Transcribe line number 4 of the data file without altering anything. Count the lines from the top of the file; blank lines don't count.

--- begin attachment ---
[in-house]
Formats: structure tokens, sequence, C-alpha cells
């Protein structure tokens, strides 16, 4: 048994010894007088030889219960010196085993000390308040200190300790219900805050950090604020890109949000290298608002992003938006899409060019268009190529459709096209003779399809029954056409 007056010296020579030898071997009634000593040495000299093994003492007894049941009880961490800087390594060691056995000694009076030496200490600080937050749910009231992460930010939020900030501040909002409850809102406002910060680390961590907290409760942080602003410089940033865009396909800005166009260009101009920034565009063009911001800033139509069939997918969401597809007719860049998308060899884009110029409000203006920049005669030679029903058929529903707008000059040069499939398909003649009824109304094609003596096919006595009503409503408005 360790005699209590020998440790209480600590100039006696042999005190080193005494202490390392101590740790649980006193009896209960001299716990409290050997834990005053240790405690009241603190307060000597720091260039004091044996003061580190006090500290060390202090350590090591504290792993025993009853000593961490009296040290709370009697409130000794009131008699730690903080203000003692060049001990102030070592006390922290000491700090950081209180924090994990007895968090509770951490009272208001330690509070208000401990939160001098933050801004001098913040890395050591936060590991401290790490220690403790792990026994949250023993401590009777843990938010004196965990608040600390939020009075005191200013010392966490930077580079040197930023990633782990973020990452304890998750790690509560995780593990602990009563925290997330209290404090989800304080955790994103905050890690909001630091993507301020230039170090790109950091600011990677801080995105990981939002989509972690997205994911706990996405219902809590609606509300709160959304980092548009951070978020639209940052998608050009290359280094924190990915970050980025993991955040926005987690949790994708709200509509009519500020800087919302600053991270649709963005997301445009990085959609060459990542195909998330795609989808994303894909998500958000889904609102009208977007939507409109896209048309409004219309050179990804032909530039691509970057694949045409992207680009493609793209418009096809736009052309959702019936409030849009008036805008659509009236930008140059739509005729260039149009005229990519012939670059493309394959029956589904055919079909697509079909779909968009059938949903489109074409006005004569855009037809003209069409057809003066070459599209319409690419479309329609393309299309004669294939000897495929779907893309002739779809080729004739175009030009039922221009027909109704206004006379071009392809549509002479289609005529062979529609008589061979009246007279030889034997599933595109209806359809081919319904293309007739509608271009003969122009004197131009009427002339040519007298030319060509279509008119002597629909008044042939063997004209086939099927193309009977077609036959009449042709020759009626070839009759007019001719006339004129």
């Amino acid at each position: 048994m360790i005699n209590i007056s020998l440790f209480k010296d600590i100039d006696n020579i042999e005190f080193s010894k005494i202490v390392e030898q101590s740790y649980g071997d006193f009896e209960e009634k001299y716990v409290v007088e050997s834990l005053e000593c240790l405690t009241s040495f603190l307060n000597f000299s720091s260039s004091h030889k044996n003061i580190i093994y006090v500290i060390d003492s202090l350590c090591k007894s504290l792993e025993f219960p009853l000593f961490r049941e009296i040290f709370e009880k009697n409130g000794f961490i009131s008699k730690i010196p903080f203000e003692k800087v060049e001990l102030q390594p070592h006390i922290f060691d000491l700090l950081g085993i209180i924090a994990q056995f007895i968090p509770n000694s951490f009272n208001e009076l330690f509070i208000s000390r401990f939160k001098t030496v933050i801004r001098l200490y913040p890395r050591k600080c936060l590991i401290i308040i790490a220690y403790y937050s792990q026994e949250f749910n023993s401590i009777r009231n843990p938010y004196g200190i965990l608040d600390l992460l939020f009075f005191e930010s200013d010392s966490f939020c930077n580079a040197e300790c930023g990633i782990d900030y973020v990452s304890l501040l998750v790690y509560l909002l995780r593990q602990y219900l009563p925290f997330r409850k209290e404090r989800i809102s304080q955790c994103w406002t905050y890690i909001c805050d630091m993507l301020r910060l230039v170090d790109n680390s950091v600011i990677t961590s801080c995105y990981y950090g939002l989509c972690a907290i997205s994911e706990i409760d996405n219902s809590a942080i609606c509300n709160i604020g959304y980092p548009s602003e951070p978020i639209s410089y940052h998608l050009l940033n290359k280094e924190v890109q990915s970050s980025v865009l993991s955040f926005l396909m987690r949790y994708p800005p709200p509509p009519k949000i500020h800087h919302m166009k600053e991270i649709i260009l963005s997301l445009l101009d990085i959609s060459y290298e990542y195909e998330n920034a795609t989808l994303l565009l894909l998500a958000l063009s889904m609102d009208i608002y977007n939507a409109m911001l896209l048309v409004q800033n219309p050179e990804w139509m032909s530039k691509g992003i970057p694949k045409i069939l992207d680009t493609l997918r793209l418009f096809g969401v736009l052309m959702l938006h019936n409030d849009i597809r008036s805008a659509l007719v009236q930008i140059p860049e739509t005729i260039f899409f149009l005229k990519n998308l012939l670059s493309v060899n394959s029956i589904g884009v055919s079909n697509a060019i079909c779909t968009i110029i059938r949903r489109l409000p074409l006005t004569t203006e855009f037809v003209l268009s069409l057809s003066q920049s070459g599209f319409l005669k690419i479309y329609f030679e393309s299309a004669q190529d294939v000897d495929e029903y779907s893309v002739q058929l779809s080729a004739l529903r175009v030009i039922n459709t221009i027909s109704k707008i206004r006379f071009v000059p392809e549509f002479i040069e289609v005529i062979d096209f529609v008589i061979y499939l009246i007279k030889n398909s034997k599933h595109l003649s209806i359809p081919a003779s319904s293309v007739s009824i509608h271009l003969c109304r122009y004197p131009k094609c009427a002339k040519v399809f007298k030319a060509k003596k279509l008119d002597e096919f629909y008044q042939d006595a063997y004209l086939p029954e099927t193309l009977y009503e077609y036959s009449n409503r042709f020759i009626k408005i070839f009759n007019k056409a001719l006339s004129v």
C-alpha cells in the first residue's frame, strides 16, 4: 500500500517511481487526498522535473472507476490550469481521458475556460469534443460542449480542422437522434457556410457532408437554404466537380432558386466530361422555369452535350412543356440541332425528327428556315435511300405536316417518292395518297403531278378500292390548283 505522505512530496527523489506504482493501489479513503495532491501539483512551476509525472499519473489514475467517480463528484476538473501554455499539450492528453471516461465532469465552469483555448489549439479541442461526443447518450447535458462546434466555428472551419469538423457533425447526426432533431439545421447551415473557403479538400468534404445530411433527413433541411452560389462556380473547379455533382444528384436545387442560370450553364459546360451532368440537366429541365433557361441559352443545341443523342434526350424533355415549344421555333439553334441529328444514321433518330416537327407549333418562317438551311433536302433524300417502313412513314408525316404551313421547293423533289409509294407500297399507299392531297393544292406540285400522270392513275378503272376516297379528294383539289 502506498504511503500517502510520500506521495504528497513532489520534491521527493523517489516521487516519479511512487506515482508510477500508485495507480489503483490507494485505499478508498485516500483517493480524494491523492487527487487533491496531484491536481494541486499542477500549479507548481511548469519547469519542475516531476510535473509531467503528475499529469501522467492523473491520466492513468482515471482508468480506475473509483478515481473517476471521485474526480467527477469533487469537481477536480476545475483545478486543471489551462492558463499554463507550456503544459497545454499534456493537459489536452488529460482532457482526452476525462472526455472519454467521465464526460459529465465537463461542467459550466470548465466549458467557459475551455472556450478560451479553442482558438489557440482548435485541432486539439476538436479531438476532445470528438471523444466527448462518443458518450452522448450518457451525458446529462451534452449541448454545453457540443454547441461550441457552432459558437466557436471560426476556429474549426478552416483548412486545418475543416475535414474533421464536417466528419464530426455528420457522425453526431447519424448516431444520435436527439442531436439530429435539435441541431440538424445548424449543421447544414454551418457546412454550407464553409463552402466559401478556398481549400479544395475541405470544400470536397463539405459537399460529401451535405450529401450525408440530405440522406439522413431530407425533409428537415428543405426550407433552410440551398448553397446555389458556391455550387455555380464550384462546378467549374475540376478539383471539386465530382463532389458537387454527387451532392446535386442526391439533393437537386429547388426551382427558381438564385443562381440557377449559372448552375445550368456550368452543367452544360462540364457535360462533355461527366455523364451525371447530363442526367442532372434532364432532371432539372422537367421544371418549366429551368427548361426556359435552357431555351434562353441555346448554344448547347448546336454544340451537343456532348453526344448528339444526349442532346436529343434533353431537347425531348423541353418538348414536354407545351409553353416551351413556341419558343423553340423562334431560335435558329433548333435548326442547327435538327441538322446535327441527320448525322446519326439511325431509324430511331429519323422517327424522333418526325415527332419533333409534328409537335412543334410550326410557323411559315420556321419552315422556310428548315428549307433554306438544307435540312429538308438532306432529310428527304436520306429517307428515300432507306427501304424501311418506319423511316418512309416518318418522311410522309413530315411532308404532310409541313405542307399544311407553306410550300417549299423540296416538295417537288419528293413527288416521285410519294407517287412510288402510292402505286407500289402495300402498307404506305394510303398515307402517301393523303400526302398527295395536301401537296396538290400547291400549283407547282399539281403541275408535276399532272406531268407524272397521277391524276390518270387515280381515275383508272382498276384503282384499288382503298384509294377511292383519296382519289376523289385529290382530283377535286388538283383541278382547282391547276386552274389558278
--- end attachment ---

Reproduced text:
């Amino acid at each position: 048994m360790i005699n209590i007056s020998l440790f209480k010296d600590i100039d006696n020579i042999e005190f080193s010894k005494i202490v390392e030898q101590s740790y649980g071997d006193f009896e209960e009634k001299y716990v409290v007088e050997s834990l005053e000593c240790l405690t009241s040495f603190l307060n000597f000299s720091s260039s004091h030889k044996n003061i580190i093994y006090v500290i060390d003492s202090l350590c090591k007894s504290l792993e025993f219960p009853l000593f961490r049941e009296i040290f709370e009880k009697n409130g000794f961490i009131s008699k730690i010196p903080f203000e003692k800087v060049e001990l102030q390594p070592h006390i922290f060691d000491l700090l950081g085993i209180i924090a994990q056995f007895i968090p509770n000694s951490f009272n208001e009076l330690f509070i208000s000390r401990f939160k001098t030496v933050i801004r001098l200490y913040p890395r050591k600080c936060l590991i401290i308040i790490a220690y403790y937050s792990q026994e949250f749910n023993s401590i009777r009231n843990p938010y004196g200190i965990l608040d600390l992460l939020f009075f005191e930010s200013d010392s966490f939020c930077n580079a040197e300790c930023g990633i782990d900030y973020v990452s304890l501040l998750v790690y509560l909002l995780r593990q602990y219900l009563p925290f997330r409850k209290e404090r989800i809102s304080q955790c994103w406002t905050y890690i909001c805050d630091m993507l301020r910060l230039v170090d790109n680390s950091v600011i990677t961590s801080c995105y990981y950090g939002l989509c972690a907290i997205s994911e706990i409760d996405n219902s809590a942080i609606c509300n709160i604020g959304y980092p548009s602003e951070p978020i639209s410089y940052h998608l050009l940033n290359k280094e924190v890109q990915s970050s980025v865009l993991s955040f926005l396909m987690r949790y994708p800005p709200p509509p009519k949000i500020h800087h919302m166009k600053e991270i649709i260009l963005s997301l445009l101009d990085i959609s060459y290298e990542y195909e998330n920034a795609t989808l994303l565009l894909l998500a958000l063009s889904m609102d009208i608002y977007n939507a409109m911001l896209l048309v409004q800033n219309p050179e990804w139509m032909s530039k691509g992003i970057p694949k045409i069939l992207d680009t493609l997918r793209l418009f096809g969401v736009l052309m959702l938006h019936n409030d849009i597809r008036s805008a659509l007719v009236q930008i140059p860049e739509t005729i260039f899409f149009l005229k990519n998308l012939l670059s493309v060899n394959s029956i589904g884009v055919s079909n697509a060019i079909c779909t968009i110029i059938r949903r489109l409000p074409l006005t004569t203006e855009f037809v003209l268009s069409l057809s003066q920049s070459g599209f319409l005669k690419i479309y329609f030679e393309s299309a004669q190529d294939v000897d495929e029903y779907s893309v002739q058929l779809s080729a004739l529903r175009v030009i039922n459709t221009i027909s109704k707008i206004r006379f071009v000059p392809e549509f002479i040069e289609v005529i062979d096209f529609v008589i061979y499939l009246i007279k030889n398909s034997k599933h595109l003649s209806i359809p081919a003779s319904s293309v007739s009824i509608h271009l003969c109304r122009y004197p131009k094609c009427a002339k040519v399809f007298k030319a060509k003596k279509l008119d002597e096919f629909y008044q042939d006595a063997y004209l086939p029954e099927t193309l009977y009503e077609y036959s009449n409503r042709f020759i009626k408005i070839f009759n007019k056409a001719l006339s004129v």